Amid the news of the SARS-2 virus, call it Covid19, Delta variant, the Omicron scourge, I am writing the book about our journey, The Unexpected Present– A One In A Million Miracle, connecting the dots of seemingly disparate sources, keeping the scientific reporting and data the central focus. Despite bringing back many memories of fear and uncertainty, it kindles a therapeutic catharsis. Yuri says every time we have these discussions, often triggered by a visual, word, or phrase, he learns more about what happened, how precarious the situation had been, recalling the persons (a supporting cast of thousands) involved in some way during this time. It makes him introspective about where he’s been and where he is now. Safe so far, as safe as we can be surrounded by a population where many still refuse to wear a mask, currently the best option for protection other than the two vaccines and a booster shot.
Yuri is also quite pleased with the clarity of his eyesight since the cataract surgery for his right eye a couple of days ago. We got up early, it was a dark and bitterly cold morning, taking care not to fall on the slick sheet of ice covering the steps and walkway before warming up the car for the 40-minute drive to Middletown, New York. Neither one of us wants to be there. His recall takes him back to the days of frustrating immobility, helpless without dignity, unsure of the outcome, and me in the waiting area. Waiting can be the hardest part. It can take a lot out of me. Arrival at 7:30 a.m. the admin/check-in went quickly as the nurse watches the concerned look in my eyes. Don’t worry. She assures me. We will take good care of him.
I want to believe that especially now when we have appointments to see a doctor, a scheduled follow-up, or another surgery at a medical center. Right now, we’re being told it’s a battle zone out there. The healthcare professionals on the front lines are in the trenches. I stay in touch with Kathy at the New York Blood Center. So many on her team, the group I compare to Power Rangers, are getting sick. She’s keeping the lab operational with a skeleton crew and there’s a national shortage of blood crisis. I’m scheduled to give blood this Saturday, January 15 at 10:15 a.m. St. Kateri Parish Blood Drive in Sparta, NJ. It’s the least I can do. The blood was there for Yuri’s transfusions.
Thinking back to the critical care moments, hours, days, weeks, how fortunate we are having had the care Yuri so desperately needed during a short lull in the pandemic. A summer hiatus. Play the reruns before the new fall schedule comes out in TV guide. It was after a year of Covid patients in the ICU, on ventilators, doctors trying different treatments, no answers, only more questions. The rush to get back to “normal” turned into a precipitous turn of events allowing complacency to substitute for cautious and continuous vigilance.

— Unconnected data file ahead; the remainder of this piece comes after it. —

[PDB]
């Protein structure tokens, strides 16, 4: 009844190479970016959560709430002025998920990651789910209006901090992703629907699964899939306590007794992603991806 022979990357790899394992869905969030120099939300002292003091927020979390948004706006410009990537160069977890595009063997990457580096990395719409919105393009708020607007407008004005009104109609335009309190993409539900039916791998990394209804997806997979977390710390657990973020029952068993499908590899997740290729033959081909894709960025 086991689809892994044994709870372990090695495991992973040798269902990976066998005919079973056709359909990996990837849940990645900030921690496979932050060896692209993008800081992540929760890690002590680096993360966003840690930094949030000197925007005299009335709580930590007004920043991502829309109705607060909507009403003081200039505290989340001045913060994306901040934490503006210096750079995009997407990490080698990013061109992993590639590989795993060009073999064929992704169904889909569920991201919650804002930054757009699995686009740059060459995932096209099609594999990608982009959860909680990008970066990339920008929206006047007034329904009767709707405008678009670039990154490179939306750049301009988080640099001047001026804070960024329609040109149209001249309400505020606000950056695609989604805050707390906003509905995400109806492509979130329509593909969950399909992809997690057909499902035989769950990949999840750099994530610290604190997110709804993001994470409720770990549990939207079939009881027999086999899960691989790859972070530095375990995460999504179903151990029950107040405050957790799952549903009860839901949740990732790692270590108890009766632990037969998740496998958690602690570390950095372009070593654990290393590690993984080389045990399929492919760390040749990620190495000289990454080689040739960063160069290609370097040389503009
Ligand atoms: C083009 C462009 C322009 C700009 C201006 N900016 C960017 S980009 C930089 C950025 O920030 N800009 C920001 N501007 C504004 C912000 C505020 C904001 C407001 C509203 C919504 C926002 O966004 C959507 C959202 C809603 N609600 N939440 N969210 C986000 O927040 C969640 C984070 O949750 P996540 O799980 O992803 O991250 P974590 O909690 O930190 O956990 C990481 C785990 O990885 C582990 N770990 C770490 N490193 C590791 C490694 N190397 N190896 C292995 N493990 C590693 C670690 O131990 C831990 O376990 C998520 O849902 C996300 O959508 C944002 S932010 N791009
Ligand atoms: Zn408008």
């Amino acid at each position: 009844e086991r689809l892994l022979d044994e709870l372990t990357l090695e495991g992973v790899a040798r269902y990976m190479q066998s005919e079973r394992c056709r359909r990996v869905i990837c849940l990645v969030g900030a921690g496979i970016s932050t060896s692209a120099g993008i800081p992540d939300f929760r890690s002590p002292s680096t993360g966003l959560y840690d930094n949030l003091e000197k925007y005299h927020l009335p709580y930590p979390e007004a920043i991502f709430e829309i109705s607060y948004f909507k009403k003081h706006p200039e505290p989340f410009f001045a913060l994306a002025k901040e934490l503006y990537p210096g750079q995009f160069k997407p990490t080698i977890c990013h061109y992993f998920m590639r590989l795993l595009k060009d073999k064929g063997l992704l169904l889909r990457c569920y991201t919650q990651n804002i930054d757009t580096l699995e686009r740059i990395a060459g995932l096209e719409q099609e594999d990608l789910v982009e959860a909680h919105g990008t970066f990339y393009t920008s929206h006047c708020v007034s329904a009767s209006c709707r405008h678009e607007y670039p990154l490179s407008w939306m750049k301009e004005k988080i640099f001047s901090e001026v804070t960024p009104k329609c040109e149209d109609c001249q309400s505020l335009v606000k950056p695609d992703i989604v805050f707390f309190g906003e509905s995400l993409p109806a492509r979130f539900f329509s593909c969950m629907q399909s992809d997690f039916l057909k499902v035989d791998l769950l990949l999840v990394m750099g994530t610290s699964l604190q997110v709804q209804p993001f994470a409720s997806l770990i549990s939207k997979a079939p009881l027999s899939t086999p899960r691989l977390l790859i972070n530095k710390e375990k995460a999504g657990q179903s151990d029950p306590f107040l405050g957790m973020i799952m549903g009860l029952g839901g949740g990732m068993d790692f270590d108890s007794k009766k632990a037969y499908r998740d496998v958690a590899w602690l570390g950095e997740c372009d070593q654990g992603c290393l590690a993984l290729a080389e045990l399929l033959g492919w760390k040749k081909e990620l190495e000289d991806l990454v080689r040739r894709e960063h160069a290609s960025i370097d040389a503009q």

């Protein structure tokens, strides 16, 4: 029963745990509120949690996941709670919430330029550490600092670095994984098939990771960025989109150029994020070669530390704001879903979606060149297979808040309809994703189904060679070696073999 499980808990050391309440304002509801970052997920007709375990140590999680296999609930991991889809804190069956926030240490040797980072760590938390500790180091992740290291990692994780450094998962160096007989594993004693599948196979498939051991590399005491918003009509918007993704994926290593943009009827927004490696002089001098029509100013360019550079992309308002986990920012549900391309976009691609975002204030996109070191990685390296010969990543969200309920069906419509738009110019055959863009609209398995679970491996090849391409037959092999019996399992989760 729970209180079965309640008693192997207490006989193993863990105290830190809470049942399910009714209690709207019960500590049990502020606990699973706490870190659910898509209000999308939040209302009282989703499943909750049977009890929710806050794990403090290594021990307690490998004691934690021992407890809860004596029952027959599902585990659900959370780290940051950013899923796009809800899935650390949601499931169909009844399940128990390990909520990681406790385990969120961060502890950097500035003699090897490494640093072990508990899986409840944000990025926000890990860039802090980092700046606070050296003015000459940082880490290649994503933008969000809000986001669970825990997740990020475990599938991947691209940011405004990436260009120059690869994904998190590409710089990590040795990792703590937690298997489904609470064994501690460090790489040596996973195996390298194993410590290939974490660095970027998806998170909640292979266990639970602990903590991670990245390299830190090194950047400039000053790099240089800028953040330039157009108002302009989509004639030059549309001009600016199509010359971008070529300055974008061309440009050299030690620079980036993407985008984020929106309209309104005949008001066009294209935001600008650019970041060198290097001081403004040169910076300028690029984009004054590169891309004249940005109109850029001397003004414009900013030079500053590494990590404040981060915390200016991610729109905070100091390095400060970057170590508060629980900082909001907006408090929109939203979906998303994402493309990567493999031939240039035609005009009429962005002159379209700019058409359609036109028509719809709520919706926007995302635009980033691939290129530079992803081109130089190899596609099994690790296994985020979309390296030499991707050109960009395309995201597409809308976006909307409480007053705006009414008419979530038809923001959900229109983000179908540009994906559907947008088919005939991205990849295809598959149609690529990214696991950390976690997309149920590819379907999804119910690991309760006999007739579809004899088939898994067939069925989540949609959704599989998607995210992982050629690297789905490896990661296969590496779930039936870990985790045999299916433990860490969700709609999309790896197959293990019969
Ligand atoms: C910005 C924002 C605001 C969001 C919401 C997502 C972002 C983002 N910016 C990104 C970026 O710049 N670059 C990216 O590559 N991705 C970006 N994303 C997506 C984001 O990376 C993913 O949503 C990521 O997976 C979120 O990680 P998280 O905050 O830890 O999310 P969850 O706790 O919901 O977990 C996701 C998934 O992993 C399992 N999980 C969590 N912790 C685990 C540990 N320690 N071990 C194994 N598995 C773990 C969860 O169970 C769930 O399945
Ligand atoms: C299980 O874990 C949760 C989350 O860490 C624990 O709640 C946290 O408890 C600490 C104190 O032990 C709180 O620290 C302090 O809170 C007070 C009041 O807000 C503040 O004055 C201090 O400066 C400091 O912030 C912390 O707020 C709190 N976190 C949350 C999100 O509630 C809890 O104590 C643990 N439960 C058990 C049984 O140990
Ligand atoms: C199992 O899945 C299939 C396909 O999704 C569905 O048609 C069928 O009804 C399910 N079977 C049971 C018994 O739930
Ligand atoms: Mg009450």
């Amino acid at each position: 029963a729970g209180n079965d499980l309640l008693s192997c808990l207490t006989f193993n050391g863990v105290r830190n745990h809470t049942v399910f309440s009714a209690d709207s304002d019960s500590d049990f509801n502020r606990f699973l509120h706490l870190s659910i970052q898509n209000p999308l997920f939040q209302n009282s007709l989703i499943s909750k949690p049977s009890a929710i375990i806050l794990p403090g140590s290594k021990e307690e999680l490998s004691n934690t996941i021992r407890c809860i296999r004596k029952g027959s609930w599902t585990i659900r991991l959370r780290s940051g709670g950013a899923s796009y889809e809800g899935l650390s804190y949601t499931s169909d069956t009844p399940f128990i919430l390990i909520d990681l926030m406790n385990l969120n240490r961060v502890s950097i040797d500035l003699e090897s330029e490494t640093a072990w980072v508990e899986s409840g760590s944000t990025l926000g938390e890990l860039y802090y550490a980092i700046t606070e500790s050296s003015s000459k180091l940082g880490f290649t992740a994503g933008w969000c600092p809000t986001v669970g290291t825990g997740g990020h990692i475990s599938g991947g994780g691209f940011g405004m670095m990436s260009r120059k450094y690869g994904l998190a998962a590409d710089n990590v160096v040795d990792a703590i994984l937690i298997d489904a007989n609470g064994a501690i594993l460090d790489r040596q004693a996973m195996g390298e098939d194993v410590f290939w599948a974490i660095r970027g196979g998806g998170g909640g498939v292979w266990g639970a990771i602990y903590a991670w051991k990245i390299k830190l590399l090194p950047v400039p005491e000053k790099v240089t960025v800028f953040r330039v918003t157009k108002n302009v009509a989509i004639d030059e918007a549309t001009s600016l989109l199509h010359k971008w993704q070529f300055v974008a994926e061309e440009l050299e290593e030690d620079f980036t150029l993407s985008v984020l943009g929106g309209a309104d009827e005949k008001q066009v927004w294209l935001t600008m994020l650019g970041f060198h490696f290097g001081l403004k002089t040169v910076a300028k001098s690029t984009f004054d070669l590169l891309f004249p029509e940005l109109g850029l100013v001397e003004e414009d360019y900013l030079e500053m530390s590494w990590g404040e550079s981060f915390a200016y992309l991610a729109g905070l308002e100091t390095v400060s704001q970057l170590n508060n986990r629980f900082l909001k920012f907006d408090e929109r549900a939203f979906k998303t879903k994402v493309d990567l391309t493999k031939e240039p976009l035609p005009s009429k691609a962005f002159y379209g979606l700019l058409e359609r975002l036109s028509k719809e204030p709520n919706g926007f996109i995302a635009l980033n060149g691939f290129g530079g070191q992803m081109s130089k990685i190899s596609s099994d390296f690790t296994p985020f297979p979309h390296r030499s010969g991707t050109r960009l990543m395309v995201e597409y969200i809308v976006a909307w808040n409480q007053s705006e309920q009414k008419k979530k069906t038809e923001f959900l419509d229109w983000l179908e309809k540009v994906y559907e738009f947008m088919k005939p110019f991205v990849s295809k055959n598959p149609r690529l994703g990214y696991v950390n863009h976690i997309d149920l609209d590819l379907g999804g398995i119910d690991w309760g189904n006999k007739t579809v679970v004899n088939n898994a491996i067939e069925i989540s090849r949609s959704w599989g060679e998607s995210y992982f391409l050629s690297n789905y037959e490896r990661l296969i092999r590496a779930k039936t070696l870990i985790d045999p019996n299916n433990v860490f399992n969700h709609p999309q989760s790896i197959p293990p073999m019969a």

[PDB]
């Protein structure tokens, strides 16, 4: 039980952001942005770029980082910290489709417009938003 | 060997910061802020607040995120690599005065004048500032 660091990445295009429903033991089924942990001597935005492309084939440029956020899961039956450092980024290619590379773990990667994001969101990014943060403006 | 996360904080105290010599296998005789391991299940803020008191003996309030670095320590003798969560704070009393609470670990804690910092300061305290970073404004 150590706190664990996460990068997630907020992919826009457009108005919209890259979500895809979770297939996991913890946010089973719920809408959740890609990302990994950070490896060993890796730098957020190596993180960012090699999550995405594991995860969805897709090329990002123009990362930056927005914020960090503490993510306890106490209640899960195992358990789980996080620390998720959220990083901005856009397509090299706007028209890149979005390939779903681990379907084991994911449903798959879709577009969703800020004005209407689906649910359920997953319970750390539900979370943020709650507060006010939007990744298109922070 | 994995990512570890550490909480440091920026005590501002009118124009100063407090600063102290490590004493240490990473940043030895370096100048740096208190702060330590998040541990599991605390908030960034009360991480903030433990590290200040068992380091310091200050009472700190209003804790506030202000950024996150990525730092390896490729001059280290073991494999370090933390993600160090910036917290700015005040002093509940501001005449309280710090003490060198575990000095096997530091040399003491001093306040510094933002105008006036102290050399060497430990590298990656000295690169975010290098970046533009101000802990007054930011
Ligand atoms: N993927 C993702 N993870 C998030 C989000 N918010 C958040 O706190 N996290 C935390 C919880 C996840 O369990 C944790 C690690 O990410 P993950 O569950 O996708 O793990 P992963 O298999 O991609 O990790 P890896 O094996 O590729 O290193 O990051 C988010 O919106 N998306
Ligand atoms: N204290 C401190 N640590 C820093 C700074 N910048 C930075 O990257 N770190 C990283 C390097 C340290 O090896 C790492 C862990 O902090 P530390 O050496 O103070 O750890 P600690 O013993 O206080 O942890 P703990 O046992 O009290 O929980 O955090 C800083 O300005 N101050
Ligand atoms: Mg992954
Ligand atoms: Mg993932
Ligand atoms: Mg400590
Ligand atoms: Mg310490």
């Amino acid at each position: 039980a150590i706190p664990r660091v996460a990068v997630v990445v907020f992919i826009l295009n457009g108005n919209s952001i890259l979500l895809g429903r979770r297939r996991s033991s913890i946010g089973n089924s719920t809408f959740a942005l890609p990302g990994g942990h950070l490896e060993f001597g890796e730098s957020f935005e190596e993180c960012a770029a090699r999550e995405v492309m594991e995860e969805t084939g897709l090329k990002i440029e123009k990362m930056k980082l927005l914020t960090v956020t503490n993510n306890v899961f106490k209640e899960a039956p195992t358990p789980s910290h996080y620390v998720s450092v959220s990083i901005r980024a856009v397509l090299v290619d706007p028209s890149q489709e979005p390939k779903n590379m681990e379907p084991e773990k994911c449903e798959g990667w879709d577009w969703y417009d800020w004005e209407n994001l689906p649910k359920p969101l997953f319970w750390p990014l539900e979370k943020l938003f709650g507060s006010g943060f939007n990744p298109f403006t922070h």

Travel, holidays, large gatherings combined contributed to the spread of this variant and Omicron is not a virus to fool around with according to Dr. Paul Offit, Director of Vaccine Education Center at Children’s Hospital in Philly, “It’s not influenza, parainfluenza, or a typical respiratory virus. This virus can cause you to make an immune response to your own blood vessels, meaning you can have heart disease, liver disease, kidney disease, lung disease as well as brain disease.” It’s the wrong time to ease measures like mandatory masks.
We are being told by a former FDA commissioner, Scott Gottlieb, now on the Pfizer Board of Directors and presented as a vaccine/virus authority (MSNBC Morning Joe) says that while Omicron is not like the flu, it is a virus we’re learning to live with. Cases are being assessed, doctors are releasing still sick patients making for the higher turnover at hospitals. That this will become a seasonal pattern, there will be more access to vaccines and therapeutics, etc. KA-ching! Watch the docudrama DOPESICK. Learn the pattern of pharmaceutical advertising and watch their profits grow.
Finally, the CDC website, gutted by the previous administration, now warns that certain people should not get the mRNA vaccine. One of its chemical compounds polyethylene glycol, derived from petroleum, is reportedly associated with an increased risk of acute kidney injury. While they say that allergic reactions are rare, even one in a million is one too many. Sometimes the benefits don’t outweigh the known and potential risks. Vaccines are not a magic bullet. It’s the wrong time to ease measures like mandatory masks. Save a Life. Wear a Mask. Give Blood.
Listen to “I Can Fly” music and lyrics by Yuri Turchyn